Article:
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Originally published July 25, 2011 at 10:35 PM | Page modified July 25, 2011 at 10:59 PM

Bellevue official had no conflict of interest, investigator finds

An outside investigator has exonerated Bellevue City Councilmember Kevin Wallace of an alleged conflict of interest between his business dealings and his attempts to reroute Sound Transit's future light-rail line in South Bellevue.

Seattle Times staff reporter

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An outside investigator has exonerated Bellevue City Councilmember Kevin Wallace of an alleged conflict of interest between his business dealings and his attempts to reroute Sound Transit's future light-rail line in South Bellevue.

Jeffrey B. Coopersmith, an attorney hired by the city to investigate Wallace, presented highlights of his 25-page report to the City Council at Monday night's meeting.

Coopersmith wrote that Wallace "has not violated any applicable provision of law" by negotiating a business deal with GNP Railway, a freight carrier that hoped to run trains on the same abandoned rail corridor where Wallace proposed to run light-rail trains alongside Interstate 405.

"It's been a challenging time, obviously, for the past six months or so, but I'm really grateful to have been vindicated or fully exonerated by the conclusions of Mr. Coopersmith," Wallace said in an interview.

"Mr. Coopersmith recognized there were no conflicts of interest, and we're getting on to doing what we were elected to do — representing the citizens of the city of Bellevue. There are a number of important issues on our plate, not the least of which is light rail," Wallace said.

Wallace has maintained for months that there was no conflict of interest, and he pledged to cooperate with Coopersmith's investigation. Coopersmith said in his report that Wallace was cooperative and provided all the records the investigator sought.

Coopersmith concluded that Wallace had not attempted to profit from City Council decisions either through increased values of his family's downtown properties or through a partnership with GNP Railway.

Last year, Wallace and his father, Bob Wallace, were quietly negotiating a deal with GNP at the same time that Councilmember Wallace was prodding the City Council to authorize a $670,000 study of a light-rail route along the old rail corridor between Mercer Slough and I-405.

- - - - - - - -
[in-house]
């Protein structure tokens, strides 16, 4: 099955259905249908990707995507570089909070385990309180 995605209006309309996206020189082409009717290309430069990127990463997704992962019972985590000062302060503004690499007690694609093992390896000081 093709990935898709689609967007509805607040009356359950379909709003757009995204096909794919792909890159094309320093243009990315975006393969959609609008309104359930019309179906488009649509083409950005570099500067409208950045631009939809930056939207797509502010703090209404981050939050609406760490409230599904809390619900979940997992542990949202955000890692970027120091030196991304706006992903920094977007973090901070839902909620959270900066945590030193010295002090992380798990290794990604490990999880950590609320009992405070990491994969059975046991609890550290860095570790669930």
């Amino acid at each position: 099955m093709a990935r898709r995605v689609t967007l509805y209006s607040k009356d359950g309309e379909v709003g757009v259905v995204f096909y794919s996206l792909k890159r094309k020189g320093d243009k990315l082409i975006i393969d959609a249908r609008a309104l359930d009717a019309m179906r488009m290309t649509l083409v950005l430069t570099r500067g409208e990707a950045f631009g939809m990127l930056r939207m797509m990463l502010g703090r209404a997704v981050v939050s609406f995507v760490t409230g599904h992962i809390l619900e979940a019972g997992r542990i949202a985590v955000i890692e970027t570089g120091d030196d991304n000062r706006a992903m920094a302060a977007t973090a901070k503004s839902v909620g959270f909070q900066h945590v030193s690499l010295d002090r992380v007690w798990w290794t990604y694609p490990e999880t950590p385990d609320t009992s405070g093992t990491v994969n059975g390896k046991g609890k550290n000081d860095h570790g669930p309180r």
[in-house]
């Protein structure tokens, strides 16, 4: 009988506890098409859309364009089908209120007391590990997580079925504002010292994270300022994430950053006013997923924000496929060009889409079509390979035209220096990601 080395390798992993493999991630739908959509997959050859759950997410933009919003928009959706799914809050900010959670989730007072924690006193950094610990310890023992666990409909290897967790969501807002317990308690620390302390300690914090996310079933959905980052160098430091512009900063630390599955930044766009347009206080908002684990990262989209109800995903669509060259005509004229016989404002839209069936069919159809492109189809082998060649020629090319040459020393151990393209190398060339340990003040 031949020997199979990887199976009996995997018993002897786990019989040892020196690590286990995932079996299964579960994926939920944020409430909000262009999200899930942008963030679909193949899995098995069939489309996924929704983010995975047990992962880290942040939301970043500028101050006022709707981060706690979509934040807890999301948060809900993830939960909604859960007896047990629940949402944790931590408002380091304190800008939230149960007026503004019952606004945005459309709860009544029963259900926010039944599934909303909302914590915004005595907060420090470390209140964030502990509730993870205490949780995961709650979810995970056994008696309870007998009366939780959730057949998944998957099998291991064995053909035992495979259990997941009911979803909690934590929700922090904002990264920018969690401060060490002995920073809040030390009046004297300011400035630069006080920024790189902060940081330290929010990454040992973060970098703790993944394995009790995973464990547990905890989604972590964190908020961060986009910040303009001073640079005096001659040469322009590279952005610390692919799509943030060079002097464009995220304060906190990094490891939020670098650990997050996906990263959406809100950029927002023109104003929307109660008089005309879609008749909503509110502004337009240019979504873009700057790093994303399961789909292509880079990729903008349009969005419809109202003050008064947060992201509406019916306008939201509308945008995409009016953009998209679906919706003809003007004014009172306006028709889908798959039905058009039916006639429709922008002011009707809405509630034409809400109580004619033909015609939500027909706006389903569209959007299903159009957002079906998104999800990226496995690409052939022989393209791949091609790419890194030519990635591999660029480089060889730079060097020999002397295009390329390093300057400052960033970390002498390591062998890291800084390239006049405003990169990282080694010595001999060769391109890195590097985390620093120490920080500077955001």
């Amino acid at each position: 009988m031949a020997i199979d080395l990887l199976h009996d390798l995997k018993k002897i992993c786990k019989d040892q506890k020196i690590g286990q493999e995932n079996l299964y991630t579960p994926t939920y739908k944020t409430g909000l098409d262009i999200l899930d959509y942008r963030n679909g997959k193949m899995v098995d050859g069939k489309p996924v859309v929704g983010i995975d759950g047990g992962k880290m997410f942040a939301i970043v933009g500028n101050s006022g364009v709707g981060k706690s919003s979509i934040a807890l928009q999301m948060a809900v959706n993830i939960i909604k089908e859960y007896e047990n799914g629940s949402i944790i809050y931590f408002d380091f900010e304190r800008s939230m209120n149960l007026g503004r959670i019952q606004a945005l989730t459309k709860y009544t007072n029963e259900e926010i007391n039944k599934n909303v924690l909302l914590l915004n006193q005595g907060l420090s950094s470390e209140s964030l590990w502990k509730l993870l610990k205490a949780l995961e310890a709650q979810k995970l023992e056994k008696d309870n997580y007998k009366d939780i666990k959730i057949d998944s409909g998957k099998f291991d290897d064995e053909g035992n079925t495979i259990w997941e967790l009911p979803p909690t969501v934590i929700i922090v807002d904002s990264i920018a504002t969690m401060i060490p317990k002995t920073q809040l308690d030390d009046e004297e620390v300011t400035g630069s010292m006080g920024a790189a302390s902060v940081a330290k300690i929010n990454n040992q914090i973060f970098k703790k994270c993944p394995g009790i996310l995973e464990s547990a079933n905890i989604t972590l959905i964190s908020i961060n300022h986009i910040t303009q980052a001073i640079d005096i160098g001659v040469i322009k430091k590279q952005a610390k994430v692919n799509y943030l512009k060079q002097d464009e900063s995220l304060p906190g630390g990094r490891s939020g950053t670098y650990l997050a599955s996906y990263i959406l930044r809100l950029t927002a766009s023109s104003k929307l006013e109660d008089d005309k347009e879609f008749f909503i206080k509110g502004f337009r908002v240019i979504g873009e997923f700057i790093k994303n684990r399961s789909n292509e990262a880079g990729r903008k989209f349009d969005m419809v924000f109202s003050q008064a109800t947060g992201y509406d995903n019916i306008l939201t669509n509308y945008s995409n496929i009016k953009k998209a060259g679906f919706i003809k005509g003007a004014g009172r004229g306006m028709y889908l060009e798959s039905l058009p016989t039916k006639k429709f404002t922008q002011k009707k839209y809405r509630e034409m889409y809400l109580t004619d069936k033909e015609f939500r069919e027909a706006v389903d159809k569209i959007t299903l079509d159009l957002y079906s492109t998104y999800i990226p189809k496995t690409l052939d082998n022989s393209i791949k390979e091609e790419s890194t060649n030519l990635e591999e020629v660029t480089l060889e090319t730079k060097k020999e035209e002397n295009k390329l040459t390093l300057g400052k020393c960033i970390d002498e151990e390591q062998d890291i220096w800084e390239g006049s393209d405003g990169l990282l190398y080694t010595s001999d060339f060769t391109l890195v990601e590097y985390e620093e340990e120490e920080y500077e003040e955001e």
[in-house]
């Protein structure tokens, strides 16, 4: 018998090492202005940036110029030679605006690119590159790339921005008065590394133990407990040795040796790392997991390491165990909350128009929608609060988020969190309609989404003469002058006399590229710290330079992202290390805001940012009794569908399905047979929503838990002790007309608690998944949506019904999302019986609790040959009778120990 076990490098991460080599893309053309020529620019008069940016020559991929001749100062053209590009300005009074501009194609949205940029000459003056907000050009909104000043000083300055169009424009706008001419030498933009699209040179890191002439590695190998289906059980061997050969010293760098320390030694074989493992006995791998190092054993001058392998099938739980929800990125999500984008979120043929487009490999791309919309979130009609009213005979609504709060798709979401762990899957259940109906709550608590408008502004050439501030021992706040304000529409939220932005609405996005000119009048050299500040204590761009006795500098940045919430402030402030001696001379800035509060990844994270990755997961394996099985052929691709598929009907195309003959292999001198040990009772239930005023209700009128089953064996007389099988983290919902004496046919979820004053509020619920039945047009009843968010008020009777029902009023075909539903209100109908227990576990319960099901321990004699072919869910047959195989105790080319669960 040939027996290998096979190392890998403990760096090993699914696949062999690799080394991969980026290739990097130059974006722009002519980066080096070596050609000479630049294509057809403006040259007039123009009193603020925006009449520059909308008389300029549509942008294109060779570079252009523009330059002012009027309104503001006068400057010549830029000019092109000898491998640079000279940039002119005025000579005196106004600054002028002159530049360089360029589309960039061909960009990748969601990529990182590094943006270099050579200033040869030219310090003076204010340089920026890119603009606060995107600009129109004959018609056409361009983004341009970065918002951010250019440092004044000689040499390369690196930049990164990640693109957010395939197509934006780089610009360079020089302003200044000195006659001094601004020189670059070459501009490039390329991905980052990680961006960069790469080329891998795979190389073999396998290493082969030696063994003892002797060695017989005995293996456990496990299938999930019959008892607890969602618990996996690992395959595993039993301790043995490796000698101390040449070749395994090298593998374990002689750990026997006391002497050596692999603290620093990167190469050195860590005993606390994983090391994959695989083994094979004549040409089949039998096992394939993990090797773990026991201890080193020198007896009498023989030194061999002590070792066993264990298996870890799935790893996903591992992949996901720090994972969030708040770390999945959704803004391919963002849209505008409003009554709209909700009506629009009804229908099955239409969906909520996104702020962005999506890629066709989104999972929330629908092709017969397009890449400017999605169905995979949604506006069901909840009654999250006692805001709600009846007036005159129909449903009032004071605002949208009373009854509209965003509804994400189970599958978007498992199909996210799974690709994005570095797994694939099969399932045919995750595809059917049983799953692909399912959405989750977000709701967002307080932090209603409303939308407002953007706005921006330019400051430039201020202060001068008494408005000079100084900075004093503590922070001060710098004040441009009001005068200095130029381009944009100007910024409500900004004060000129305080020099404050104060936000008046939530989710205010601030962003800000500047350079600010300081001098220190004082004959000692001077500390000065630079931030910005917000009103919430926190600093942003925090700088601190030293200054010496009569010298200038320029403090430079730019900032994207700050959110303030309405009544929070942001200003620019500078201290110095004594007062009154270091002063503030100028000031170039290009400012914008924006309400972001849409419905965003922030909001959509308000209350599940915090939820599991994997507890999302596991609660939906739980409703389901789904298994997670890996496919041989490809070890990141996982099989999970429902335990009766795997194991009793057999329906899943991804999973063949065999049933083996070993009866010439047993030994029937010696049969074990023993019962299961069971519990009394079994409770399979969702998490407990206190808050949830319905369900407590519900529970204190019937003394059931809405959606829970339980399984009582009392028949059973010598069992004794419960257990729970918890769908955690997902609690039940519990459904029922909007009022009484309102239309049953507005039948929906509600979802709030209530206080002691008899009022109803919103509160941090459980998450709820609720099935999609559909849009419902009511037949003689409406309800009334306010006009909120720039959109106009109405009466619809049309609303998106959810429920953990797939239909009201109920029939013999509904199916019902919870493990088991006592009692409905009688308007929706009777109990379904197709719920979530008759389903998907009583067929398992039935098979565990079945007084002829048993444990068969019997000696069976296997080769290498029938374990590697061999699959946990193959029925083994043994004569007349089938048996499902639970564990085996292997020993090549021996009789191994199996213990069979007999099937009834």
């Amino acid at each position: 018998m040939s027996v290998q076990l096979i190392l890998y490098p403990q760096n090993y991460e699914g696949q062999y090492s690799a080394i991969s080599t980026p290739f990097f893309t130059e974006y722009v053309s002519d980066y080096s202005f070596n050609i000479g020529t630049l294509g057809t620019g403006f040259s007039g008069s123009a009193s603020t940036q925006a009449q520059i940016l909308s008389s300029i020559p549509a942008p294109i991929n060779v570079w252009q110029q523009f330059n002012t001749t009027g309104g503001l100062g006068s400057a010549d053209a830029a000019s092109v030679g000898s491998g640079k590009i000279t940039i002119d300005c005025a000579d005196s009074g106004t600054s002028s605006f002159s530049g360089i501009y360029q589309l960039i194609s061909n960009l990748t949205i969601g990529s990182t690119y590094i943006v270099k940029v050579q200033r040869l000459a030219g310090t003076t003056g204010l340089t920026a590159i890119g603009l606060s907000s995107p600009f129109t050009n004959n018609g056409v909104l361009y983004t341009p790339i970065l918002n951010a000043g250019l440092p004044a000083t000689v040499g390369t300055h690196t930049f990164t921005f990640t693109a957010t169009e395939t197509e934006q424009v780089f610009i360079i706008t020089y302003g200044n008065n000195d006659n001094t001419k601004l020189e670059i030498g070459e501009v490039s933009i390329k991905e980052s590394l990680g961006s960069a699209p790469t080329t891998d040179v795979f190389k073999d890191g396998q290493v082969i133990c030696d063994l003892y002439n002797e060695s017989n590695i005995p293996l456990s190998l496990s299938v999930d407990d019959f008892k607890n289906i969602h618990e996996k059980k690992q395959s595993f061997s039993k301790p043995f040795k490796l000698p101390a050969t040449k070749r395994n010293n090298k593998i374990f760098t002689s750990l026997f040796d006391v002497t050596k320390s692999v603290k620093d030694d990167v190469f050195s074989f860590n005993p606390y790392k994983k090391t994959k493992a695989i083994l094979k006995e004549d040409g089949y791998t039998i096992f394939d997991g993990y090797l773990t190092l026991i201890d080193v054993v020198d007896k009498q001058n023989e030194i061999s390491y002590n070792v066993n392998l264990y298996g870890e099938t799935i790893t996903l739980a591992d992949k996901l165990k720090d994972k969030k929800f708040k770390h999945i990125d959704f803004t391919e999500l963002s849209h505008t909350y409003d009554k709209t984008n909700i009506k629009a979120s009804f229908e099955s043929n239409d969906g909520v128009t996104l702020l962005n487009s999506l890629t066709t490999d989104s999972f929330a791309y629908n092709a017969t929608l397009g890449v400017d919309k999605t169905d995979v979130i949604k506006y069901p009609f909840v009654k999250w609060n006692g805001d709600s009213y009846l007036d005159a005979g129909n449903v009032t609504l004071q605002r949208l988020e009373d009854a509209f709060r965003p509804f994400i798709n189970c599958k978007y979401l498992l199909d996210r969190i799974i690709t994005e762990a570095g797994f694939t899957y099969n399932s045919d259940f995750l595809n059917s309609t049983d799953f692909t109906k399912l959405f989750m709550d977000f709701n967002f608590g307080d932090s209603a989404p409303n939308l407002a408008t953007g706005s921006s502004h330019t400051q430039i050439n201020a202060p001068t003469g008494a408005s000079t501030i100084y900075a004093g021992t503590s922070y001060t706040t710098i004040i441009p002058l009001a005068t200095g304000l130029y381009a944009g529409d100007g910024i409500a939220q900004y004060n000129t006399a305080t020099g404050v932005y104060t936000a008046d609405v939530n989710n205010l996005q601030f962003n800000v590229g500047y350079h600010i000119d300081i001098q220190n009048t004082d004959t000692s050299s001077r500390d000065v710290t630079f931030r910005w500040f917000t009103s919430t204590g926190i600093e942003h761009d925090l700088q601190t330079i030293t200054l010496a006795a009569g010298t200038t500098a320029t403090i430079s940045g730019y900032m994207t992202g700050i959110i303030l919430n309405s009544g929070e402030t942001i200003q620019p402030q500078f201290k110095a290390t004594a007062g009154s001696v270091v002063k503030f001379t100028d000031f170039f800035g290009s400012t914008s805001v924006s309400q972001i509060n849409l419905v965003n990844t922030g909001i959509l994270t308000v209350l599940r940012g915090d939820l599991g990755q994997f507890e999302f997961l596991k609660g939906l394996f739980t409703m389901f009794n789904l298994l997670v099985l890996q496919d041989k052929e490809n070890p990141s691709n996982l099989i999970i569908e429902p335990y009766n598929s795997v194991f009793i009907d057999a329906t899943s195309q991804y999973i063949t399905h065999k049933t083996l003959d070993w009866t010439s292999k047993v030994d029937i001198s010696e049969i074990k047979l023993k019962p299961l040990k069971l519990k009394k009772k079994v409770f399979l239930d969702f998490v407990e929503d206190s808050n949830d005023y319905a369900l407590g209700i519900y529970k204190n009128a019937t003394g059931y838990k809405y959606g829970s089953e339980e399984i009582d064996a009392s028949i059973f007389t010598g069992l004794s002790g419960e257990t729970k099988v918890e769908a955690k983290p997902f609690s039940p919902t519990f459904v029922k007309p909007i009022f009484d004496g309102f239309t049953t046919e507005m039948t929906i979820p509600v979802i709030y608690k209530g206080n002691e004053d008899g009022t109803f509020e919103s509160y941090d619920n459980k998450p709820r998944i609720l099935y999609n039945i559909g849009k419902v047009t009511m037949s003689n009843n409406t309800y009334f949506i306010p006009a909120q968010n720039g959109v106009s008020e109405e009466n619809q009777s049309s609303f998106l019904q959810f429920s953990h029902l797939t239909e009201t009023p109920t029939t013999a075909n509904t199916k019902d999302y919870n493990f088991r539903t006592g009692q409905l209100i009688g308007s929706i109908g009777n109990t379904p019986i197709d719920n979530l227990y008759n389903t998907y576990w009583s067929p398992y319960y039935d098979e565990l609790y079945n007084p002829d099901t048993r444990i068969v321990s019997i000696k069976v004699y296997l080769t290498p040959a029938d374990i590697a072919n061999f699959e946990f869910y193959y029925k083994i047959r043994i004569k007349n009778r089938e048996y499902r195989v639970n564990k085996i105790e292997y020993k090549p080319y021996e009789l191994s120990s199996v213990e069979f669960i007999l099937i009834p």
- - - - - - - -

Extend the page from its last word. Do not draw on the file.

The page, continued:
The Wallaces and GNP executives signed a December 2010 memorandum of understanding in which Wallace Properties Development was to help sell $30 million of railway stock, invest $500,000 in the venture, and manage property acquisition and development of passenger stations.

The deal was subject to Kevin Wallace receiving legal advice that it wouldn't conflict with his council duties. Before he obtained a legal opinion, the Wallaces backed out of the partnership.

GNP's top executives split early this year, and creditors filed an involuntary bankruptcy petition against the company. Last month, a U.S. Bankruptcy Court judge found GNP was insolvent, and the U.S. Surface Transportation Board rejected its request for rights to run freight trains between Woodinville and Redmond on track whose owners opposed freight operations.

Coopersmith noted that Wallace first promoted his "Vision Line" light-rail route in 2009, long before he began discussing a deal with GNP Railway.

Although the Wallaces and GNP owners hoped eventually to run trains on the Bellevue portion of the abandoned rail corridor — and even talked about carrying Highway 520 construction debris on trains — they had no expectation they would use that line in the near future, and it was "highly unlikely" GNP would receive any money from Sound Transit, Coopersmith said.

Coopersmith reported last month that two other council members, Claudia Balducci and Grant Degginger, had no conflicts of interest related to their outside activities. However, Coopersmith warned that Balduccci, a Sound Transit board member, could have a future conflict if she engaged in discussions by both the City Council and the transit board about possible litigation between the jurisdictions. Balducci has recused herself from participating in Sound Transit board discussions about possible litigation with Bellevue.

Degginger had no conflict between his council duties and his past representation of Sound Transit in a Tacoma-based dispute or in his law firm's continuing representation of Sound Transit on issues outside Bellevue, Coopersmith told the council.

City Council members plan to consider adopting a council ethics policy — something it doesn't now have.

Keith Ervin: 206-464-2105 or kervin@seattletimes.com

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